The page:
Mitigation measures specific to implementing each alternative were identified. In addition, each alternative addresses the need to: (1) Conduct effectiveness and validation monitoring; (2) implement a non-native rodent introduction and prevention plan; (3) protect the native deer mouse population; (4) implement the rat detection response plan; (5) require visitor use restrictions for a short period during and after bait application; (6) restrict baiting to specified treatment windows; (7) obtain Federal EPA approval for use of rodenticide bait (and otherwise comply with NPS integrated pest management policies); and (8) conduct public awareness program on the impacts of introduced species.
Since 1996 conservation biologists, educators, agency officials, and interested individuals and organizations have deliberated on the Anacapa Island rat infestation. The Park formally initiated scoping activities in November, 1999, including public meeting held December 8, 1999. Through the scoping and public involvement process the following significant environmental issues were identified: (1) Target species efficacy; (2) Non-target species impacts; and (3) Visitation and visitor use. Development of alternatives was strongly influenced by these environmental issues. In developing a complete range of alternatives, the Park consulted many experts in the field of vertebrate biology, toxicology, and avian biology. The DEIS was distributed during June, 2000. The formal comment period ended September 5, 2000; nine written responses were received.End Preamble Start Supplemental Information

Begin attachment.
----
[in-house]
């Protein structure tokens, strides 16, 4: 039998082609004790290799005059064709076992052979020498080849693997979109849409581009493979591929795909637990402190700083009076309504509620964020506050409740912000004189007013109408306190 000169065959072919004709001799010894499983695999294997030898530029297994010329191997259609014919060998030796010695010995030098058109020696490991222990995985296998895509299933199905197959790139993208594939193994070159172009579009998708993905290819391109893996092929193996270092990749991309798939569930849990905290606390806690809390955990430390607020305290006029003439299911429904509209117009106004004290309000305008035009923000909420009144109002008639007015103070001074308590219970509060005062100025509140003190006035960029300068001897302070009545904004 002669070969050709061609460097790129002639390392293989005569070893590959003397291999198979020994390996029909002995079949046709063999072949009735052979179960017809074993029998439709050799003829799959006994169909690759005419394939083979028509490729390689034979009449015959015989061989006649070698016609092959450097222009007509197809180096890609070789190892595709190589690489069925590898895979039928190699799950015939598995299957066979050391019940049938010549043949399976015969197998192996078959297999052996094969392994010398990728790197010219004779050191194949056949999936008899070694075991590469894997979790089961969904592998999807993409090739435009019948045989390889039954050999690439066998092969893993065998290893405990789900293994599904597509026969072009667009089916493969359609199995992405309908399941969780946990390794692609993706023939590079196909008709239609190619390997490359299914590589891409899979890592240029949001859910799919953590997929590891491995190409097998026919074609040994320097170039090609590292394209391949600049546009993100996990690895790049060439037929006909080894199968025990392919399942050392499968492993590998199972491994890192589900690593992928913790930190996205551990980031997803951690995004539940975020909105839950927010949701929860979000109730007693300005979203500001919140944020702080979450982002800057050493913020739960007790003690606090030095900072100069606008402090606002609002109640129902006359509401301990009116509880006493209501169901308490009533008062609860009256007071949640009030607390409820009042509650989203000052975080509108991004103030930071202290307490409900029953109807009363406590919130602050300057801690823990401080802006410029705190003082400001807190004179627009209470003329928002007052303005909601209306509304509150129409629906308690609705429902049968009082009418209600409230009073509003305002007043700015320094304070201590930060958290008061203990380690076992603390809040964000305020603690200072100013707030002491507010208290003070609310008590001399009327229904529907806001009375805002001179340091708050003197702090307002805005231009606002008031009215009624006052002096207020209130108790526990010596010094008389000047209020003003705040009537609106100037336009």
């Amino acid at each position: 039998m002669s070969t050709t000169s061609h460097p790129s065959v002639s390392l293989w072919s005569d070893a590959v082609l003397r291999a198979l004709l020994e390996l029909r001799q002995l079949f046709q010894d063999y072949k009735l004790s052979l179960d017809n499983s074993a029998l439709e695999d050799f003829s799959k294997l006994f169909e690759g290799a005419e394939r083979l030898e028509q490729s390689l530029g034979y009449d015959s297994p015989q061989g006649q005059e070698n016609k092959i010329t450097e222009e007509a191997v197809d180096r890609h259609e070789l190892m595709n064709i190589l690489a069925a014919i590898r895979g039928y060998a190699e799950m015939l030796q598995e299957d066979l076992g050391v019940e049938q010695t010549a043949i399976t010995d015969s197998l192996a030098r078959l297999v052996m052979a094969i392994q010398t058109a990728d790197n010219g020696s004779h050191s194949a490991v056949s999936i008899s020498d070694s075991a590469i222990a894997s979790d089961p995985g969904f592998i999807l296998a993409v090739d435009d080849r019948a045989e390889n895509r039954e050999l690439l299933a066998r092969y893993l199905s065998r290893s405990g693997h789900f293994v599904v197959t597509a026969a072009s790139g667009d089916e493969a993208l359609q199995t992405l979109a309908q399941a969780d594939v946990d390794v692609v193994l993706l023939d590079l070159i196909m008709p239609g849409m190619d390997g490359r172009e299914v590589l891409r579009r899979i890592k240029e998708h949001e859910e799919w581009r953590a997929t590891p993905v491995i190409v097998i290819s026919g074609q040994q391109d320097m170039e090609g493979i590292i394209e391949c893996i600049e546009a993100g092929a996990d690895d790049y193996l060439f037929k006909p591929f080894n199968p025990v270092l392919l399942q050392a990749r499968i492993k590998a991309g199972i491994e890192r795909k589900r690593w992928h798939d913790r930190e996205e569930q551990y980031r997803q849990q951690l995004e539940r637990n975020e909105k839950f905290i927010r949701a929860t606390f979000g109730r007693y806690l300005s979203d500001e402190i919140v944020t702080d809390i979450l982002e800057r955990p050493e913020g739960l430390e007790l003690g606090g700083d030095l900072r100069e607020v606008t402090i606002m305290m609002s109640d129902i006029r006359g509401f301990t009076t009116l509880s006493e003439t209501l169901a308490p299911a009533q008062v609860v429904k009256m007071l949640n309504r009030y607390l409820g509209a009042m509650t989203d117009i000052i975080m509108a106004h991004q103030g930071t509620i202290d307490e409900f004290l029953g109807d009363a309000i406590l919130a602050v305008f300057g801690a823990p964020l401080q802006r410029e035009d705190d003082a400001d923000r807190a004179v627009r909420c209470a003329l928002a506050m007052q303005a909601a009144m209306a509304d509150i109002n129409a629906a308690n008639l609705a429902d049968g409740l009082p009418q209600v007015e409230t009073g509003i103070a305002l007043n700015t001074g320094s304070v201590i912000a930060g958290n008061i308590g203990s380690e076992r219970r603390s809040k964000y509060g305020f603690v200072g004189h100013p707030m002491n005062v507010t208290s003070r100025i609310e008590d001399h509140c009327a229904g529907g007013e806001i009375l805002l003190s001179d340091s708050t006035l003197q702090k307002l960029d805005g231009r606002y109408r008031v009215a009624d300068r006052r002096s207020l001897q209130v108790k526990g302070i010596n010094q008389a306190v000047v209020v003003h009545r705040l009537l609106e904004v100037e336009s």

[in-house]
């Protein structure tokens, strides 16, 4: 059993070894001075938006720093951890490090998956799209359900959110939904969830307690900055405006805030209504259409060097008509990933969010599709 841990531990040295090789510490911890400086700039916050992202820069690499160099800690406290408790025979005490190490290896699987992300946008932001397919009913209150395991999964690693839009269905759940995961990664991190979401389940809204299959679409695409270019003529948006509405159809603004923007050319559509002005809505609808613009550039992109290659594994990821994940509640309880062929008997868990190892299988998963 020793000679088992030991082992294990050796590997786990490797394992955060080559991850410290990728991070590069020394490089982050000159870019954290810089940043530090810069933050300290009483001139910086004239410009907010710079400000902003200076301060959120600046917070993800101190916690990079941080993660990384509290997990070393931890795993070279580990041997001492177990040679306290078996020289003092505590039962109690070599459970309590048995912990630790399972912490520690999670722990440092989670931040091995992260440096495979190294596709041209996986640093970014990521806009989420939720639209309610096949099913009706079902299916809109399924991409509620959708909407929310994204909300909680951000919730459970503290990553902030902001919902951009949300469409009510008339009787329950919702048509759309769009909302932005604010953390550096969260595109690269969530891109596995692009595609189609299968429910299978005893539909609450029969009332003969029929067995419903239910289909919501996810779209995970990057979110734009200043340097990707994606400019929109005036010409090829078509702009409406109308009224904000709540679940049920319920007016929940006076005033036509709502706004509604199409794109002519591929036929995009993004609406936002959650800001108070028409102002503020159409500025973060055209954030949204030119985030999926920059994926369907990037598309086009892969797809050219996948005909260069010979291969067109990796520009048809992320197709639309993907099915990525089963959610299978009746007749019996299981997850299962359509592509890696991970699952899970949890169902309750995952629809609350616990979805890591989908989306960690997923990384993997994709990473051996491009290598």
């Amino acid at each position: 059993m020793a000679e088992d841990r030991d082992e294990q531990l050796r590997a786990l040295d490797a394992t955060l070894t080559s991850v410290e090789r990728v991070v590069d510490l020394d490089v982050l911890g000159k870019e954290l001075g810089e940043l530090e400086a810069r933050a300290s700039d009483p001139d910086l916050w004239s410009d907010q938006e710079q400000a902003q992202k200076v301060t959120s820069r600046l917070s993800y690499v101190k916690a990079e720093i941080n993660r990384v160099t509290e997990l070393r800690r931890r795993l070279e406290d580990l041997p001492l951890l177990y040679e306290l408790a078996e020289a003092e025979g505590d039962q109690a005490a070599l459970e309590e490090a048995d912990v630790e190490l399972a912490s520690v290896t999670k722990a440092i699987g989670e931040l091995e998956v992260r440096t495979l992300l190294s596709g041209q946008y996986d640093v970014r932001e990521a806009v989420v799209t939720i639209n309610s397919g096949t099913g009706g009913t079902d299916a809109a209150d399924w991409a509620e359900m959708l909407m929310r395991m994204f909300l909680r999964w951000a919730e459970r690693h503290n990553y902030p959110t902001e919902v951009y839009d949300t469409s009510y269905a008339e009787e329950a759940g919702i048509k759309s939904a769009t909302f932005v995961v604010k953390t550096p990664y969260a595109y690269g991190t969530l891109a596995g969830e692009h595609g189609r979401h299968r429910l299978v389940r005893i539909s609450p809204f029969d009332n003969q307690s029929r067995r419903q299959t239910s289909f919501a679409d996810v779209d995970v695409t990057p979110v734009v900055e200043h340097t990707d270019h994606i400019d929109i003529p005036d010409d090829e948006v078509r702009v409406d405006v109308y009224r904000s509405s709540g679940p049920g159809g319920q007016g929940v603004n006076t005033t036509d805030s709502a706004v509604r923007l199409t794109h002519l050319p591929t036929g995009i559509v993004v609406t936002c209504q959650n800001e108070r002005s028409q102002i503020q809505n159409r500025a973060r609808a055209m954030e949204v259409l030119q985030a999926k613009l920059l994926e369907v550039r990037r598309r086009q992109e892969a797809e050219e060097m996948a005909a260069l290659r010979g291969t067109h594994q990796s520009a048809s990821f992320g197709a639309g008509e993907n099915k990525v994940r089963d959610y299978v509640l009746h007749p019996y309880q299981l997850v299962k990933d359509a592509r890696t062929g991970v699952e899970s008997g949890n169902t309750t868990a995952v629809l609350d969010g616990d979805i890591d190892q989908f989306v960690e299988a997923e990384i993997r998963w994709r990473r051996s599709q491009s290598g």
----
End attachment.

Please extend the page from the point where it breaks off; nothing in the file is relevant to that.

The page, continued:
The FEIS is available at Park headquarters, on the Park's website (http:www.nps.gov/chis/naturalresources/AIRP.html), and at Fosters Library, Ventura, California. Copies of the FEIS may also be obtained by contacting the Superintendent, Channel Islands National Park, 1901 Spinnaker Dr, Ventura, California 93001 (or via telephone at (805) 658-5700).
If individuals submitting comments at this time request that their name or/and address be withheld from public disclosure, it will be honored to the extent allowable by law. Such requests must be stated prominently in the beginning of the comments. There also may be circumstances wherein the NPS will withhold a respondent's identity as allowable by law. As always: NPS will make available to public inspection all submissions from organizations or businesses and from persons identifying themselves as representatives or officials of organizations and businesses; and, anonymous comments may not be considered.
No sooner than 30 (thirty) days after release of this FEIS a Record of Decision (ROD) will be executed. Notice of approval will be given via local and regional media, and will be duly noted in the Federal Register (actions to implement any elements of this plan may not occur until after the latter Notice). The official responsible for approval is the Regional Director, Pacific West Region; the official responsible for implementation is the Superintendent, Channel Islands National Park.Start Signature
Dated: October 4, 2000.
Patricia L. Neubacher,
Regional Director, Pacific West Region.
[FR Doc. 00-26143 Filed 10-11-00; 8:45 am]